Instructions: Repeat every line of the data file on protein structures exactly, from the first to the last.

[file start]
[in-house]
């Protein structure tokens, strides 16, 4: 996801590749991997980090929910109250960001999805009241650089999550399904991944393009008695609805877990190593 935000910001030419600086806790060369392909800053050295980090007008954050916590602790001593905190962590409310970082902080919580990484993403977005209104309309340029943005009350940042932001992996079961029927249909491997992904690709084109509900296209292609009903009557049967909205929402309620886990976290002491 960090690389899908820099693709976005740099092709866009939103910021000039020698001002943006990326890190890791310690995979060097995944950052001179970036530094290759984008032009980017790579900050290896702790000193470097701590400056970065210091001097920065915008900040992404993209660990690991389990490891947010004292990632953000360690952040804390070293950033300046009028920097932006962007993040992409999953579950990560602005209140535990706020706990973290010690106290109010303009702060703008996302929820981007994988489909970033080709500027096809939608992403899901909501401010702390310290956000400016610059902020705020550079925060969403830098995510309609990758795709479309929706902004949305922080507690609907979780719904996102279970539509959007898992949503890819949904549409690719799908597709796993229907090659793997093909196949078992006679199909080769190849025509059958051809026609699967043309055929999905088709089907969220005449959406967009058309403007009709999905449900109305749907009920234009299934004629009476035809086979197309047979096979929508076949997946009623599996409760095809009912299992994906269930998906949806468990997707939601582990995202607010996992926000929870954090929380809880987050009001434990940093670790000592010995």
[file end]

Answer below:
[in-house]
């Protein structure tokens, strides 16, 4: 996801590749991997980090929910109250960001999805009241650089999550399904991944393009008695609805877990190593 935000910001030419600086806790060369392909800053050295980090007008954050916590602790001593905190962590409310970082902080919580990484993403977005209104309309340029943005009350940042932001992996079961029927249909491997992904690709084109509900296209292609009903009557049967909205929402309620886990976290002491 960090690389899908820099693709976005740099092709866009939103910021000039020698001002943006990326890190890791310690995979060097995944950052001179970036530094290759984008032009980017790579900050290896702790000193470097701590400056970065210091001097920065915008900040992404993209660990690991389990490891947010004292990632953000360690952040804390070293950033300046009028920097932006962007993040992409999953579950990560602005209140535990706020706990973290010690106290109010303009702060703008996302929820981007994988489909970033080709500027096809939608992403899901909501401010702390310290956000400016610059902020705020550079925060969403830098995510309609990758795709479309929706902004949305922080507690609907979780719904996102279970539509959007898992949503890819949904549409690719799908597709796993229907090659793997093909196949078992006679199909080769190849025509059958051809026609699967043309055929999905088709089907969220005449959406967009058309403007009709999905449900109305749907009920234009299934004629009476035809086979197309047979096979929508076949997946009623599996409760095809009912299992994906269930998906949806468990997707939601582990995202607010996992926000929870954090929380809880987050009001434990940093670790000592010995």